“Construction firms are going to great lengths to protect workers and motorists alike,” Simonson said. “They are training workers to be more aware of their work zone surroundings. They are better marking highway work zones and laying them out in a way that provides more protections to workers.”
In addition, he said they are investing in technology to alert workers when vehicles are entering the work zone.
Despite all that, Simonson said the survey results indicated that 97% of contractors report that highway work zones are as dangerous, or more dangerous, than they were a year ago.
Laws and education
General sentiment among road building construction workers is that there is simply not enough being done to enforce the safety laws. Many have reported to AGC that police are reluctant to leave the work zone and pursue offenders and in some cases are not allowed to.
“We have in many parts of the country gotten to a point where it is sort of rationalized why we're not enforcing or collecting fines that we've issued for moving violations,” said Brian Turmail, AGC vice president of public affairs and strategic initiatives. “We need to do more to toughen up the laws that are on the books and we need to do more to enforce the laws are on the books. Our objective is to see people operating safely in work zones so that they can go home at the end of the day safely and so the men and women who work on our roads and bridges can go home safely as well.”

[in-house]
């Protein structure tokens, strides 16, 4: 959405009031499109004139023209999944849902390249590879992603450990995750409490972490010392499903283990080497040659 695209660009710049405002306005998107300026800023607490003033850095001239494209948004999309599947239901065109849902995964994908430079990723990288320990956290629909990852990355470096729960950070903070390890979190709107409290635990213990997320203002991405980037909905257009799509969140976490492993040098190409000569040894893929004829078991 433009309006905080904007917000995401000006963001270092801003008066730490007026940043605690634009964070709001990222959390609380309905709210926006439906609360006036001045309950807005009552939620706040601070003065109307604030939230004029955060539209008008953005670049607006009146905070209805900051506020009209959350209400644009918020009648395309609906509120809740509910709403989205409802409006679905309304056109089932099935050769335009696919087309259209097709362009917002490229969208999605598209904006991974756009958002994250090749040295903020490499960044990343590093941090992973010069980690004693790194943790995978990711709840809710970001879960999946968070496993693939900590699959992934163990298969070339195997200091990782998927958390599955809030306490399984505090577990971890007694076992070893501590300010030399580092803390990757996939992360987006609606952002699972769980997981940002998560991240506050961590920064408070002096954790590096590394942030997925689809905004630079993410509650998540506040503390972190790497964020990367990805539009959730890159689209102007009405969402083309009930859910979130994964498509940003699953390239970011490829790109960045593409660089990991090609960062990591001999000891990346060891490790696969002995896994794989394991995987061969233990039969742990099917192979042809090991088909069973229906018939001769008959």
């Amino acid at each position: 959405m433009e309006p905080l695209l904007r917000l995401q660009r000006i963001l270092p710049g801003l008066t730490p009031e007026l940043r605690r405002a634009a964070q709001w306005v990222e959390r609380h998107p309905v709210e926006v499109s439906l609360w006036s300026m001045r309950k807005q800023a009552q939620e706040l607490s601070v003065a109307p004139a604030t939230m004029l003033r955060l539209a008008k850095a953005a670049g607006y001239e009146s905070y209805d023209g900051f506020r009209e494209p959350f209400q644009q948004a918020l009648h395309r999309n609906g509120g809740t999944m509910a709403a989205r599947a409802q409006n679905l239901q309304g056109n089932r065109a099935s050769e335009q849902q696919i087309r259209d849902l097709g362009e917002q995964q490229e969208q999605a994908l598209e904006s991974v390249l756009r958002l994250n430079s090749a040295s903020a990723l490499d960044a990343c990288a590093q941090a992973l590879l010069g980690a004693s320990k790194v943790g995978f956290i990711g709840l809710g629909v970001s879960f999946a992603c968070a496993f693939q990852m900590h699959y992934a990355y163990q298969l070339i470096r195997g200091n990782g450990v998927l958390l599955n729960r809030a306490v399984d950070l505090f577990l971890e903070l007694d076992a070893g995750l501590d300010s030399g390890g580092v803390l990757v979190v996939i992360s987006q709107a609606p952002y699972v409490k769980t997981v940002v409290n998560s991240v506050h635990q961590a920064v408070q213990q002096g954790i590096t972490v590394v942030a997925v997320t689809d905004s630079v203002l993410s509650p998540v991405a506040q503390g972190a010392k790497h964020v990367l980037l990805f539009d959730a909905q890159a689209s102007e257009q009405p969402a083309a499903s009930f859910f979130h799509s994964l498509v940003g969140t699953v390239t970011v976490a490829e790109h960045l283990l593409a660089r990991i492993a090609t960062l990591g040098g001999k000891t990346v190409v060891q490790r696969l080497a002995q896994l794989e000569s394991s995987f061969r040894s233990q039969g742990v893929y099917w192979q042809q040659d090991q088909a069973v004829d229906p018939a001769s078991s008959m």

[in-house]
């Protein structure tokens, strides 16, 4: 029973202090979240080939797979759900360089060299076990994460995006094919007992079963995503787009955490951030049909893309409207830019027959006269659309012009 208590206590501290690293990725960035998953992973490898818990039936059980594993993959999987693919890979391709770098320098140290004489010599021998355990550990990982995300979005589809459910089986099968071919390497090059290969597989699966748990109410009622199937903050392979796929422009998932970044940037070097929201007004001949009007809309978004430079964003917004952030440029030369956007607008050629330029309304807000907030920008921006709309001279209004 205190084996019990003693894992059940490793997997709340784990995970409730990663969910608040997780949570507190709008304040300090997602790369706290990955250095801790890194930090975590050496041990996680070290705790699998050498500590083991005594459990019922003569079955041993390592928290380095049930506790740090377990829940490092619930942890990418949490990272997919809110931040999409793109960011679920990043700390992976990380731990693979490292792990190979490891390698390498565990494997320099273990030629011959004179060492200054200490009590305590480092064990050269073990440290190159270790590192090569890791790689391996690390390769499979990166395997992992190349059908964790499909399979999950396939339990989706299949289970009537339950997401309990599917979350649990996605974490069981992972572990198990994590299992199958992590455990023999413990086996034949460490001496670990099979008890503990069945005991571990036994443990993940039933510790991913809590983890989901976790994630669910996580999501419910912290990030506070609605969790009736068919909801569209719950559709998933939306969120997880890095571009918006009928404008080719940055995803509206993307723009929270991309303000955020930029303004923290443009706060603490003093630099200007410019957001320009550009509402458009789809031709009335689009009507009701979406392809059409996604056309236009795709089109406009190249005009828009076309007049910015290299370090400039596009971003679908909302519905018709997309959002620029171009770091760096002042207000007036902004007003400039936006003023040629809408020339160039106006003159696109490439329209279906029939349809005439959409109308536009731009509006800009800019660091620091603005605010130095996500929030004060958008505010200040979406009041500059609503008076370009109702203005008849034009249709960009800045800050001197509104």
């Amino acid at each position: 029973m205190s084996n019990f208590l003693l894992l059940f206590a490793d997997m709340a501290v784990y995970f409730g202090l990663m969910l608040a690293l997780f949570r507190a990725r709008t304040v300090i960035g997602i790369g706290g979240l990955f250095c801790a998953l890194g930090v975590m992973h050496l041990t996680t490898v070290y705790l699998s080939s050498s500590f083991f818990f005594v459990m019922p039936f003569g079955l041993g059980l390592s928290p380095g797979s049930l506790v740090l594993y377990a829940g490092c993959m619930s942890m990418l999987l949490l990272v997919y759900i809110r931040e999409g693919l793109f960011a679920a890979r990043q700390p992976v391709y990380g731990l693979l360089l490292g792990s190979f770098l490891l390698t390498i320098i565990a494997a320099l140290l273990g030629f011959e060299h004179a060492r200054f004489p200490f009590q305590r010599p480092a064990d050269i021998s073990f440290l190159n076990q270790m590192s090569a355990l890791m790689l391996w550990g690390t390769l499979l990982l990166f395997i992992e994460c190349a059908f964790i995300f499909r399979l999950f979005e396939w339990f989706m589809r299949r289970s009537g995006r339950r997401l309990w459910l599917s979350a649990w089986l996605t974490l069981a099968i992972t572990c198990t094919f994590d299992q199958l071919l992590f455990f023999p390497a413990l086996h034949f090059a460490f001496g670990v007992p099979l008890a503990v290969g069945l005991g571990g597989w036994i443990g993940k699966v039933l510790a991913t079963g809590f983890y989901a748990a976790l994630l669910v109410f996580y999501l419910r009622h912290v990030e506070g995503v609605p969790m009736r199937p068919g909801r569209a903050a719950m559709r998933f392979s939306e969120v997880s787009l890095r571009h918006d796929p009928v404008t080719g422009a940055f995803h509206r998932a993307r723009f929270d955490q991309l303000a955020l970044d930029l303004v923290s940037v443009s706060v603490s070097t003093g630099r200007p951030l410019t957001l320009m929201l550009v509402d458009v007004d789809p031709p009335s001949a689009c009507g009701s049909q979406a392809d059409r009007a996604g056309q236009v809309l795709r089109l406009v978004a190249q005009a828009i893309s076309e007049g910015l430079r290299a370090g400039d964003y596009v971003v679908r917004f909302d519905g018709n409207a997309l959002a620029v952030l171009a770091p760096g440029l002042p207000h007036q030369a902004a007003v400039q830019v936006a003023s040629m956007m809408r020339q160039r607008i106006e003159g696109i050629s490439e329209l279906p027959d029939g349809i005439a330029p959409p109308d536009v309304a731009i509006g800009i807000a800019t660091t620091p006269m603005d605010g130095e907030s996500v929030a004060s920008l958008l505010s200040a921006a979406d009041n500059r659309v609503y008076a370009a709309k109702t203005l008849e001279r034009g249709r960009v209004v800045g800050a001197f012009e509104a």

According to the survey results, 65% of contractors want stricter enforcement and 79% want an increased police presence.
“There is also too little enforcement of existing highway work zone laws,” Simonson said. “Too many police departments and highway patrols fail to put a priority on protecting work zones.”
HCSS President and CEO Steve McGough agrees.